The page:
Ansible Pilot

Set the SELinux Policy States and Modes on Linux - Ansible module selinux

How to automate the setting and verification of the "enforcing" SELinux mode and state with "targeted" policy and relabel the filesystem if necessary on Linux target with Ansible.

December 16, 2021
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How to Set the SELinux Policy States and Modes on Linux with Ansible?

I’m going to show you a live demo with some simple Ansible code. I’m Luca Berton and welcome to today’s episode of Ansible Pilot.

SELinux Modes and States

What is SELinux?

Security-Enhanced Linux (SELinux) is a Linux kernel security module that provides a mechanism for supporting access control security policies, including mandatory access controls (MAC). Let’s quickly recap the three SELinux Modes: enforcing, permissive and disabled. The “enforce” mode is recommended, SELinux is enabled and fully operates. It applies the security policy to the entire system. Please note that in this mode SELinux is expected to deny some actions that don’t complain about the security policy. You could choose the name of the security policy, most distributions use the “targeted” security policy out-of-the-box. It’s the recommended option for production systems. The “permissive” mode is someway in the middle, SELinux is enabled and load the security policy. It labels objects and emits access denial entries in the logs, but it does not actually deny any operations. This mode is useful in the development and debugging. The “disabled” mode completely disables the SELinux system. This option is discouraged. More advanced user ser set the system running in enforcing mode but individual domain as permissive.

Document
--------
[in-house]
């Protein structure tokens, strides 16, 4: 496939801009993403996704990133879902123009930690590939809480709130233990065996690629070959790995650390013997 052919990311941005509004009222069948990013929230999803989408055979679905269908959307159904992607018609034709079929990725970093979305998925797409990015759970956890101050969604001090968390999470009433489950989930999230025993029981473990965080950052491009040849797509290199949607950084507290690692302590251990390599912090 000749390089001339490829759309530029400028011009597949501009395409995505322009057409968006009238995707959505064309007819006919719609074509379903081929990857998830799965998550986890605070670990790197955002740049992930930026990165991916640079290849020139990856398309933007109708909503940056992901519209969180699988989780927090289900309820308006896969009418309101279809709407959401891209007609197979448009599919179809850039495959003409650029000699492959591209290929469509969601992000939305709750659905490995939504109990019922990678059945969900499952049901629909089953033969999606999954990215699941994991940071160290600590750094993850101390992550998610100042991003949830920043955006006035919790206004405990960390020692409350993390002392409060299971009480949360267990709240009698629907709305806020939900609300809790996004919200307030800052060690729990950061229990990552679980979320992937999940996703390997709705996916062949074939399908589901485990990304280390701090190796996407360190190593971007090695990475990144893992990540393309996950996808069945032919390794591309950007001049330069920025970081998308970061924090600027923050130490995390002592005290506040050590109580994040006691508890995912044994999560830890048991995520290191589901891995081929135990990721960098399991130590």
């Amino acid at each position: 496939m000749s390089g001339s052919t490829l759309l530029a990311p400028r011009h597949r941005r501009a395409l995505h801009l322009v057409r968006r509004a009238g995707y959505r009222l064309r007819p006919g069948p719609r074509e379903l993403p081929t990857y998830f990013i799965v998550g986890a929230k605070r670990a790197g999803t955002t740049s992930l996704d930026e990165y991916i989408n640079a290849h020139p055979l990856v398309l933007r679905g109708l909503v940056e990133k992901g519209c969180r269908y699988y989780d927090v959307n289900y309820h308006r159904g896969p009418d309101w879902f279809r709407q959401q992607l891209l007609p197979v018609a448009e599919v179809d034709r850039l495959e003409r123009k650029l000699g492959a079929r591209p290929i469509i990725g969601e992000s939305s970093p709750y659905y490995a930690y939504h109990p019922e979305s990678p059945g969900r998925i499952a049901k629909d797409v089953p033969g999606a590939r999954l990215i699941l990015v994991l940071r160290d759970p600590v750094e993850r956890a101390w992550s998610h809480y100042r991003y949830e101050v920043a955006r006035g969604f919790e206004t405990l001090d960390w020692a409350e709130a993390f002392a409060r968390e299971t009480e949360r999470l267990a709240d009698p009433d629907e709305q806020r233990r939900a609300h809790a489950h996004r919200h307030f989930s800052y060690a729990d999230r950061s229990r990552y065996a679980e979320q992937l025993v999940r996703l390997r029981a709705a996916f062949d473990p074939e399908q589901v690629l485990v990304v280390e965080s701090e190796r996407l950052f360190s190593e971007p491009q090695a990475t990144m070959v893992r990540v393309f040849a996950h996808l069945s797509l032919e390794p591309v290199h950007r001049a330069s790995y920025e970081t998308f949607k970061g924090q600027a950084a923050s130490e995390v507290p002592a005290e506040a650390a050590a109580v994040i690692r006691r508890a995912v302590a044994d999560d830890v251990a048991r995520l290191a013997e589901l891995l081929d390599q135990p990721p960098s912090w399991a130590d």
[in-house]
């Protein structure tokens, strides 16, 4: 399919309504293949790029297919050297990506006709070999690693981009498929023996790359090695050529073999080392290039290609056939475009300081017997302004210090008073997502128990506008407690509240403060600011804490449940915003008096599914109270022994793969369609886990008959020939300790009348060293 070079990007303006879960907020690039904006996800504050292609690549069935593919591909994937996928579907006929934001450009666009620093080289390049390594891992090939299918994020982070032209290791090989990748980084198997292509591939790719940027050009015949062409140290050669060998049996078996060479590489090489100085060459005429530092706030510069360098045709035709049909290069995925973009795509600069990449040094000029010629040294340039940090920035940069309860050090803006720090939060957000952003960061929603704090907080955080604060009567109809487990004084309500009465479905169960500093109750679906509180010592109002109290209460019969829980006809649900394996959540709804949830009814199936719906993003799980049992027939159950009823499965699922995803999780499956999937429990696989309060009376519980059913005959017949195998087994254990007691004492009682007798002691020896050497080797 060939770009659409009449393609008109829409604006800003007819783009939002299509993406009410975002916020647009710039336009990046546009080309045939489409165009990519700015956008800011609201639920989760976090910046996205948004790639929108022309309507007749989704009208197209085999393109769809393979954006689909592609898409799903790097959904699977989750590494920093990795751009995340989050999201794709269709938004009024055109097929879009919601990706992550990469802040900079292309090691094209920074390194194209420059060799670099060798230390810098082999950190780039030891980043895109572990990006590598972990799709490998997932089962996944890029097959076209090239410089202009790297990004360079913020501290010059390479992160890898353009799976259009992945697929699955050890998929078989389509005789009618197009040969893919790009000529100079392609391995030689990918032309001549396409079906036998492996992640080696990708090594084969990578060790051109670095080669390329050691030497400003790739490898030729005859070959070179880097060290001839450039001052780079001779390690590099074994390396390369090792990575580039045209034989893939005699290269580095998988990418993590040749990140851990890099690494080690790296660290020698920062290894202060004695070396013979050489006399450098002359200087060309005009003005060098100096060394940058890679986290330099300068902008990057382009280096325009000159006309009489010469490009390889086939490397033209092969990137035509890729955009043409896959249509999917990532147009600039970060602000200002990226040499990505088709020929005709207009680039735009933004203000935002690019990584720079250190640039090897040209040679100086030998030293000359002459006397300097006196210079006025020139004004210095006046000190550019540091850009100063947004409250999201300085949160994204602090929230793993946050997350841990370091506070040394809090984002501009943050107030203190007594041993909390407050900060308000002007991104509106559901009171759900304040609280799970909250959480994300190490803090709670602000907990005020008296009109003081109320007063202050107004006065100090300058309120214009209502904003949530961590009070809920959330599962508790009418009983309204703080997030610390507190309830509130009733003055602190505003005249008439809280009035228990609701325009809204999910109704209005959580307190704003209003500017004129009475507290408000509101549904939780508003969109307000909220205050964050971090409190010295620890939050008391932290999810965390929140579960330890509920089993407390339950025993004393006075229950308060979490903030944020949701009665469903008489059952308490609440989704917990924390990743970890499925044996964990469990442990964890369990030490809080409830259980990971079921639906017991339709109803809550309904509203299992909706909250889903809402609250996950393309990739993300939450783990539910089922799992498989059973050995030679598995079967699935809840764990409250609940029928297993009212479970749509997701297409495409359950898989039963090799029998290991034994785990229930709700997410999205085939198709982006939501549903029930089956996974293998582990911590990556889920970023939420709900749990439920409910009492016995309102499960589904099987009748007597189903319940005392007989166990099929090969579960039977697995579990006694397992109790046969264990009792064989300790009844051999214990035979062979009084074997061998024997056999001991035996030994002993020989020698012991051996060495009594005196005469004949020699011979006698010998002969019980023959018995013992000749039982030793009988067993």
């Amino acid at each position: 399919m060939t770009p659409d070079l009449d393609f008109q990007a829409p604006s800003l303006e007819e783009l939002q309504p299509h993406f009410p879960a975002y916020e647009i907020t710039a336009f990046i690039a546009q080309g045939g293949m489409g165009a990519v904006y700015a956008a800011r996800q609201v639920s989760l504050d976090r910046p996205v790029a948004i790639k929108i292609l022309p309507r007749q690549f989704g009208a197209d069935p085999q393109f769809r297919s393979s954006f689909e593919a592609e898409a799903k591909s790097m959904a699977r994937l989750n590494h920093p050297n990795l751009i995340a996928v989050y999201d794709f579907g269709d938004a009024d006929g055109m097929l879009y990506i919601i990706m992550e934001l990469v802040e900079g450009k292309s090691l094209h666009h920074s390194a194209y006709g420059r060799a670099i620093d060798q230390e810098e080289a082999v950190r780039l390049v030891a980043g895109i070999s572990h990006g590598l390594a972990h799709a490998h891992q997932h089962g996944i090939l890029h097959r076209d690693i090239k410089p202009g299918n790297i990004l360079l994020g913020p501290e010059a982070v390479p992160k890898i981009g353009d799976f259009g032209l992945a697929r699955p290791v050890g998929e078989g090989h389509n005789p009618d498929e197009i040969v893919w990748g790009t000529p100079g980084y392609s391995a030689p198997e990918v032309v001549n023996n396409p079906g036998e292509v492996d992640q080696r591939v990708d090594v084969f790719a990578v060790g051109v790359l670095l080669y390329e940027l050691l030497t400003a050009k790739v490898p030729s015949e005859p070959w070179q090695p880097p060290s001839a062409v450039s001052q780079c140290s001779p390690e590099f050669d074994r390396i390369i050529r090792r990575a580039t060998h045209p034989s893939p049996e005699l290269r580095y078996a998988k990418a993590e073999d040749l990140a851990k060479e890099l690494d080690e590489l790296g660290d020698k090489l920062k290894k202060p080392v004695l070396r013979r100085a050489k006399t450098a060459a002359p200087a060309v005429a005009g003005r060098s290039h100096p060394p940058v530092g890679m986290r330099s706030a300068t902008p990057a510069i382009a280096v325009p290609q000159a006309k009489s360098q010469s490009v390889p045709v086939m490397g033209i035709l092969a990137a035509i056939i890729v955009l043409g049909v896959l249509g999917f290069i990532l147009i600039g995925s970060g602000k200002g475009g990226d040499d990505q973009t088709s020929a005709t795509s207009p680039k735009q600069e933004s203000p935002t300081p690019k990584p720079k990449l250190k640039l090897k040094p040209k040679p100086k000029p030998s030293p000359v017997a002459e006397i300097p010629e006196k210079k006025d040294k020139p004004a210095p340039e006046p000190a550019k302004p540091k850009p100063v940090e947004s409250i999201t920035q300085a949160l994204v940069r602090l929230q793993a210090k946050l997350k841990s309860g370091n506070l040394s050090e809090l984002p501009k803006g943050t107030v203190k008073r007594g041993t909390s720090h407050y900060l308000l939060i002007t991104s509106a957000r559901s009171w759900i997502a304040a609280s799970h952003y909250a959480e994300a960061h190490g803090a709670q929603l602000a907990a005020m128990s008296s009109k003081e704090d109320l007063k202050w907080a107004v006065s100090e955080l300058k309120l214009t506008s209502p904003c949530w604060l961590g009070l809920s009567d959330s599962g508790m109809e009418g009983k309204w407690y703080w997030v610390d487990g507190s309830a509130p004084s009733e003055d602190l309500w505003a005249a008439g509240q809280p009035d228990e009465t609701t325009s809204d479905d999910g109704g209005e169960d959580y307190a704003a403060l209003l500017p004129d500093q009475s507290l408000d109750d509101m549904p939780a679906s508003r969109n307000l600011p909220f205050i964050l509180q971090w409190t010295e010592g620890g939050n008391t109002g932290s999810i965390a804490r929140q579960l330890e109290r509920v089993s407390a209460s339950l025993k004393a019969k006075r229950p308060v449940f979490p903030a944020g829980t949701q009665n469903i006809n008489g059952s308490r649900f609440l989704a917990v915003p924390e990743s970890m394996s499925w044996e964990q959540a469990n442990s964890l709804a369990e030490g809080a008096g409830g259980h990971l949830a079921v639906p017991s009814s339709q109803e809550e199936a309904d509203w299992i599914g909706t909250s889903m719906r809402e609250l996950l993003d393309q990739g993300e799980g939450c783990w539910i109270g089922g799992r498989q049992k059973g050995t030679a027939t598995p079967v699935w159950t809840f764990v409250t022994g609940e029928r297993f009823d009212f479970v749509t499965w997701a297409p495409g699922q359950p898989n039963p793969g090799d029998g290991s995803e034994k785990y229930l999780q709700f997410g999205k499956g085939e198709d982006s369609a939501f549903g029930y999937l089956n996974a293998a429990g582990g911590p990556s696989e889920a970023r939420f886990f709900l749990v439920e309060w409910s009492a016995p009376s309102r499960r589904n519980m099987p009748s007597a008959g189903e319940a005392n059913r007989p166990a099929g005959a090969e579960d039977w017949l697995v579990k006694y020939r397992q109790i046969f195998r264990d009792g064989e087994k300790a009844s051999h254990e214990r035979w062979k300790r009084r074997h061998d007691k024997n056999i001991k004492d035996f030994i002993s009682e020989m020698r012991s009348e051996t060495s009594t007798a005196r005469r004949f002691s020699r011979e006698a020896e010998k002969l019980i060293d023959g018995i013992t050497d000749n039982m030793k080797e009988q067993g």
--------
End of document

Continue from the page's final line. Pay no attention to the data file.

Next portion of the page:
Ansible set the SELinux Policy States and Modes on Linux

Today we’re talking about Ansible module selinux. The full name is ansible.posix.selinux, which means that is part of the collection of modules to interact with POSIX systems. It’s a module pretty stable and out for years, it manages SELinux policy. It supports a huge variety of Linux distributions and POSIX systems. It requires libselinux-python or libselinux-python3 library installed on the target system.

Parameters

Let’s see the parameter of the selinux Ansible module. The only required is “state”, which is the SELinux mode. For this parameter the three options are available: “enforcing”, “permissive”, and “disabled”. When the system is in “enforcing” and “permissive” modes you need to specify also the policy to enable it. The parameter “policy” is designed for this purpose. For example “targeted” policy. By default, all these values apply to the SELinux configuration file saved in the “/etc/selinux/config”. You could customize using the “configfile” parameter.

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demo

Set the SELinux Policy States and Modes on Linux with Ansible Playbook.

code

---
- name: selinux module demo
  hosts: all
  become: true
  vars:
    selinux_state: "enforcing"
    selinux_policy: "targeted"
  tasks:
    - name: SELinux policy and state
      ansible.posix.selinux:
        state: "{{ selinux_state }}"
        policy: "{{ selinux_policy }}"
      notify: relabel and reboot
  handlers:
    - name: relabel files on next boot
      ansible.builtin.file: